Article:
Chewing the Cud Week 2.5

Column Mascot

Column Mascot

Another week goes by, and another turnover laden performance goes unpunished by your Minnesota Vikings. The silver lining is…(drum roll please) they played better! The preceding analysis is so insightful, I should probably just pack it in. But still, I keep on.


Silver lining, shmilver lining. Failing to win despite scoring a touchdown on defense and special teams is unforgivable. It is not as if the turnover differential erased these gifts – we were +1 in said department. That differential includes a pretty inconsequential lost fumble by John Carlson, just in case you forgot about the star of Minnesota’s 2012 offseason. Enough about overinvestment though, let’s get to underinvestment.

Chad Greenway. The linebacker is such an institution he can be his own sentence. From the region, Big Ten pedigree, first round pick, came back from adversity i.e. ACL tear, second team All-Pro,family man and community stalwart.When a football player not only has talent but checks all those intangible boxes, they get $20 million guaranteed. Adequate investment I suppose.

The trouble is, Greenway is not performing to his contract, at least not 2 games into this season. Against both division foes, there were numerous examples of the former Iowa Hawkeye getting swallowed up by opposing blockers and his own poor pursuit angles. The Vikings count on Greenway performing to his contract – it is why Rick Spielman & co. felt they could neglect the linebacking unit in the midst of the post-Childress overhaul. From the O-line, to the D-line, to the secondary and the wide receiving corps, the Vikings are not bereft of big contracts and/or first round picks.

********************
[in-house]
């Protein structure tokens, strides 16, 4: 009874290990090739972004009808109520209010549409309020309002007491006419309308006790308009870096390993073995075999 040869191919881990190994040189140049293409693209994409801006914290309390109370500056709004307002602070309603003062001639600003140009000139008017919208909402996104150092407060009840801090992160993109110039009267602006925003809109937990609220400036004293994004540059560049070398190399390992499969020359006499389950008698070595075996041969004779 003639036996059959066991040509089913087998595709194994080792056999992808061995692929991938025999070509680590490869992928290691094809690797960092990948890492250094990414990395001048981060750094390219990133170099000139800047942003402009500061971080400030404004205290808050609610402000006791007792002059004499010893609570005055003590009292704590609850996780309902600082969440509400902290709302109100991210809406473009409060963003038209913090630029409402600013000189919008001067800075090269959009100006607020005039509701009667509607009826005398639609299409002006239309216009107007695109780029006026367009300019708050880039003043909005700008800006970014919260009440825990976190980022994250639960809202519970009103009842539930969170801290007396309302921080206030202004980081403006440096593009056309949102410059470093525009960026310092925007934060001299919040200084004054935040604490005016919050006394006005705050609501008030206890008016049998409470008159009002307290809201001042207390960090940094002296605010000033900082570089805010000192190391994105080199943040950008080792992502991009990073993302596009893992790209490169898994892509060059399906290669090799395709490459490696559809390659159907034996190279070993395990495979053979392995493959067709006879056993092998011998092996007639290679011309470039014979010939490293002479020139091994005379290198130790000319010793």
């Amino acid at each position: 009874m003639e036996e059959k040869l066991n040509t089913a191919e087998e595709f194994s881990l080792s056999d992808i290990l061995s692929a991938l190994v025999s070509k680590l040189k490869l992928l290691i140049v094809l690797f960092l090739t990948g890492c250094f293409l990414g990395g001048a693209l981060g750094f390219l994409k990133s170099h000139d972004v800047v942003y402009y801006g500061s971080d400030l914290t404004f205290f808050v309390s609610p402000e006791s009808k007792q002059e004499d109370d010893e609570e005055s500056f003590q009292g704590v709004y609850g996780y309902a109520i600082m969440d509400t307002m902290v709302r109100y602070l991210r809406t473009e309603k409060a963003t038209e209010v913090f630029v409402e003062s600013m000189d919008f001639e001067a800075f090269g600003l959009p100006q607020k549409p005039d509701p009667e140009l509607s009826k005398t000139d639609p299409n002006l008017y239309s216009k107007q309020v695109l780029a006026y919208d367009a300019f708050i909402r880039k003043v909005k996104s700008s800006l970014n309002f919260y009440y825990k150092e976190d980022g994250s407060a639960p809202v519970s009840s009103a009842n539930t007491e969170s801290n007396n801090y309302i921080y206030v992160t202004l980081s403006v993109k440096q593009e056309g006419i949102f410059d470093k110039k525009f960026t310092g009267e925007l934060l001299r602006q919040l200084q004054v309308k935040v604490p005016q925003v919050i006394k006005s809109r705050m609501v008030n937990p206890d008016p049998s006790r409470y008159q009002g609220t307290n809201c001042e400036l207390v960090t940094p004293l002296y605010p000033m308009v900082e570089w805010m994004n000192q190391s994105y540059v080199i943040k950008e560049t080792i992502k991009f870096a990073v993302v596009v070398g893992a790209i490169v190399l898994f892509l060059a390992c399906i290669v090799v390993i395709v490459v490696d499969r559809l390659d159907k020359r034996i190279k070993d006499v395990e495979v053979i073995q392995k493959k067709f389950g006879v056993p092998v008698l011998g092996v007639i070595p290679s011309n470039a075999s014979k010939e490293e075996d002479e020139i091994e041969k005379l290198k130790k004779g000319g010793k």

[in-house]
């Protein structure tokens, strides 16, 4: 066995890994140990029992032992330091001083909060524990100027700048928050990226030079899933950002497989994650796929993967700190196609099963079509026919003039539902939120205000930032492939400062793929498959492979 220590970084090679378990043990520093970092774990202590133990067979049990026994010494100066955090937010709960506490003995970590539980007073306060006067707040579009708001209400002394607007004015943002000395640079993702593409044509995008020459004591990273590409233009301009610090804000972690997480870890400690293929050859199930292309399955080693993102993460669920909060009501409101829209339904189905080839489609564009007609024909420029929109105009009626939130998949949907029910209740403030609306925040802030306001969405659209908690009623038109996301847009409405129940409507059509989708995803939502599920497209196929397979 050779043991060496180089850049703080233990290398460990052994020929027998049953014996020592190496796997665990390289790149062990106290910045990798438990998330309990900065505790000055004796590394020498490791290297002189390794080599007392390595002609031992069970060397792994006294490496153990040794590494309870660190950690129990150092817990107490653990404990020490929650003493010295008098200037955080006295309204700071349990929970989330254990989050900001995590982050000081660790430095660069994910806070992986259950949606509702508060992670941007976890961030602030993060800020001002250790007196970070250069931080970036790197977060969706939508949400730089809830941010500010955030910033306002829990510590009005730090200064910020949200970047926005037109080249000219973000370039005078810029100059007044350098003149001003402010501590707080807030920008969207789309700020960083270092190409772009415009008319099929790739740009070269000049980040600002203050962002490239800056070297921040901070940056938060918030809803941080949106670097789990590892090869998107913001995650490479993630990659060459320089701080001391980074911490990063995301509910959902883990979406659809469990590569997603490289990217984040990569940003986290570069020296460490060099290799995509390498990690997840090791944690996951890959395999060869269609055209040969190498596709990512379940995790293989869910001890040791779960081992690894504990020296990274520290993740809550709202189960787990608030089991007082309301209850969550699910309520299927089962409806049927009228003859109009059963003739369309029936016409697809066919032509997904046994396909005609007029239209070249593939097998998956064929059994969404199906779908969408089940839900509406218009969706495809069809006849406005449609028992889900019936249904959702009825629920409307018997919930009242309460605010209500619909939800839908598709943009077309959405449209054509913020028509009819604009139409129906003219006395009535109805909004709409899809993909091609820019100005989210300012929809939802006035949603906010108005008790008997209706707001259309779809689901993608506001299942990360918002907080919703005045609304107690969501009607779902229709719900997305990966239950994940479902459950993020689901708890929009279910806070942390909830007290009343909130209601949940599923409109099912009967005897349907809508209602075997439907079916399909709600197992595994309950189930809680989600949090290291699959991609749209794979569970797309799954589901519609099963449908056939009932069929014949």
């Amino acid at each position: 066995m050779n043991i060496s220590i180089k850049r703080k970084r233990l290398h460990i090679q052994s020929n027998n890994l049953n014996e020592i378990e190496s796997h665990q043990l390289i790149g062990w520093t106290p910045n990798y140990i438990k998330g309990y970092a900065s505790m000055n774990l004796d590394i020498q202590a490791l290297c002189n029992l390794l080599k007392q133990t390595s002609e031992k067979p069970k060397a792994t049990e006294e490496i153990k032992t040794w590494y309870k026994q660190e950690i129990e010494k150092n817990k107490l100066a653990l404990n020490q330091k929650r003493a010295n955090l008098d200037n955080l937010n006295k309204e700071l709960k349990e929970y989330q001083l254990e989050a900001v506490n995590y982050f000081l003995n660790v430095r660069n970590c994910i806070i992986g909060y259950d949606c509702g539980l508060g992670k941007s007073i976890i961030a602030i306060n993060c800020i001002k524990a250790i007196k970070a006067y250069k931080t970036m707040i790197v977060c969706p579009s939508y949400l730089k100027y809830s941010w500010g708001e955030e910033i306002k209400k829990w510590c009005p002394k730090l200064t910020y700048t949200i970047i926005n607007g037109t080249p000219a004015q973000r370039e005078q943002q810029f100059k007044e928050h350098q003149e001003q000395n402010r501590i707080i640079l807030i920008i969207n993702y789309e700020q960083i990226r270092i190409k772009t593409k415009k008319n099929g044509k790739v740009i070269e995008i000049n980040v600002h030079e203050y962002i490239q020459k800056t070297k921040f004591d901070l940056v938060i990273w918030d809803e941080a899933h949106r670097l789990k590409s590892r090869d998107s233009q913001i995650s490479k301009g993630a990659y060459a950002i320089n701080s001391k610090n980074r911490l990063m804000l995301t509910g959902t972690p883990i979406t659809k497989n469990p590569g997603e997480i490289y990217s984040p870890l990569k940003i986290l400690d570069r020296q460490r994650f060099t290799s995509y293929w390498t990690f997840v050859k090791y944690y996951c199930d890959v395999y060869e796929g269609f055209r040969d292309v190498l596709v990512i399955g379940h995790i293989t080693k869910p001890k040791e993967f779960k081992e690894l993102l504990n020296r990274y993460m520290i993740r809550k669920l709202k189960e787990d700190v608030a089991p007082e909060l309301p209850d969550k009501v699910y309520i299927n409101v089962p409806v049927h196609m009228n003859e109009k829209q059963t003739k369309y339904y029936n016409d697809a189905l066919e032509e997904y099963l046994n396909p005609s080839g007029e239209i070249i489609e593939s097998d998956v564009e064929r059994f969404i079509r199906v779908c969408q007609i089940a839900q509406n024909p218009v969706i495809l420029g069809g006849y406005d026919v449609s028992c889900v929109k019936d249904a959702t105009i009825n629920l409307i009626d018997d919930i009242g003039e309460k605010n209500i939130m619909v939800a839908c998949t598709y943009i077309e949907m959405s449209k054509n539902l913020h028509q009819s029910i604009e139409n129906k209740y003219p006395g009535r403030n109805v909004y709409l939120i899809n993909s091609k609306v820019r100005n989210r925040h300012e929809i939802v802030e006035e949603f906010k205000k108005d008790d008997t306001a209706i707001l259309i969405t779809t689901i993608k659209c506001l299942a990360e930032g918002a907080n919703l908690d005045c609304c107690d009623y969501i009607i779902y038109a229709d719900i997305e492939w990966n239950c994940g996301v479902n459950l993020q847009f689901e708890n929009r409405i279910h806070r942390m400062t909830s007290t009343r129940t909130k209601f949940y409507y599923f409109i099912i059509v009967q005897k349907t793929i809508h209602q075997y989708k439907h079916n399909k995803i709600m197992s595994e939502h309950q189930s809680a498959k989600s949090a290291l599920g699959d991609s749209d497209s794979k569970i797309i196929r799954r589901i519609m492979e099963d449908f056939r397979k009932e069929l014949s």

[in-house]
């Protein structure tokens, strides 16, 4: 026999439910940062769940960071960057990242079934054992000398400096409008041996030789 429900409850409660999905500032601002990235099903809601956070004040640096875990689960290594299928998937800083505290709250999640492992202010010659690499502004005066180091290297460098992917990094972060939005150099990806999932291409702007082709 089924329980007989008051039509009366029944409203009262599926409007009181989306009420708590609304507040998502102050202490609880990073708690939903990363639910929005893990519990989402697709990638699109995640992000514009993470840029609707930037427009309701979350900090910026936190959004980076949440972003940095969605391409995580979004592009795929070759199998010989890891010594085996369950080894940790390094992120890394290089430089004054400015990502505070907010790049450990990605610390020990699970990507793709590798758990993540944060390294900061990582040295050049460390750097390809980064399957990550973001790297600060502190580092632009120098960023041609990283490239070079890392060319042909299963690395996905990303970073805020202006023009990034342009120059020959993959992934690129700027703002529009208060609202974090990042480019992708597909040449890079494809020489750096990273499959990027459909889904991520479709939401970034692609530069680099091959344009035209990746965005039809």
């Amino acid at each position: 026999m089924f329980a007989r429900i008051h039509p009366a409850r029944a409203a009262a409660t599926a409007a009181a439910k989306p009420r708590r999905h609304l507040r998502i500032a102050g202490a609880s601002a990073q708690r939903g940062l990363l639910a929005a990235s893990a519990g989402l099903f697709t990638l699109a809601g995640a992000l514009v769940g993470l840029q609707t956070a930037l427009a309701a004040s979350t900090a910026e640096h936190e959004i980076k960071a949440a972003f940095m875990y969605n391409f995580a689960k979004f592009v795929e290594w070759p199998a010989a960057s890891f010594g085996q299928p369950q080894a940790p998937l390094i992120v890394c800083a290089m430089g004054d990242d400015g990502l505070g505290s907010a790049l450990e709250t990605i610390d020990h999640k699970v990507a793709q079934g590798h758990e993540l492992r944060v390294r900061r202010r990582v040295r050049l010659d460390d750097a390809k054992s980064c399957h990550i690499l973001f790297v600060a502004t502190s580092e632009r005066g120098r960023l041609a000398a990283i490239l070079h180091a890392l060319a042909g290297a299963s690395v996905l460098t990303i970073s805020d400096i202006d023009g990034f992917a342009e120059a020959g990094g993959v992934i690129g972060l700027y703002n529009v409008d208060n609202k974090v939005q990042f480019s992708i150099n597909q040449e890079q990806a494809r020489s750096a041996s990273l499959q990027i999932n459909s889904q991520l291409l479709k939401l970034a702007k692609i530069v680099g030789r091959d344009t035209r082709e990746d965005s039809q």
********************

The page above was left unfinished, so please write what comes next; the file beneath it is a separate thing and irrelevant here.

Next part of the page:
If Greenway continues to be left stone footed as shifty ball carriers get into the secondary, who can be the leader of this unit? Journeyman Marvin Mitchell? the man who isn’t there aka Desmond Bishop? Great interviewee Erin Henderson? The latter has flashed playmaking ability, especially in 2011, while a healthy Bishop was definitely productive. Maybe the   road less travelled taken by Marvin Mitchell will give him the toughness good NFL linebackers need.  Who knows?

Our linebackers did not cost us the game at Soldier Field. Recency bias would blame the nifty route combo that busted our  cover 3 on the game winning touchdown. I would blame a red zone offense that on three occasions settled for 3 points. Nevertheless, they weren’t a positive. Just like at Detroit, the lack of resources put in to that unit showed and without sudden improvement, it might be this season’s downfall.

Not to toot my own horn…url

Last week, I may or may not have been singing the praises of one Rhett Ellison. It seems everyone from Pete Bercich to Pro Football Focus cannot stop drooling over his lead block for the MVP on that crucial fourth quarter 4th-and-1 where he obliterated Bears safety Chris Conte. Zach Line? I will not speak to his game on the whole, but on that gruesome drive neutralizing 13 yard loss deep in Chicago territory, Line could be seen following Fusco to the right, blocking no one as Briggs shot into the backfield, that was further crowded by Stephen Paea’s push on Sullivan. Sigh. I wonder if Coach Frazier reads this column…

Back Breaker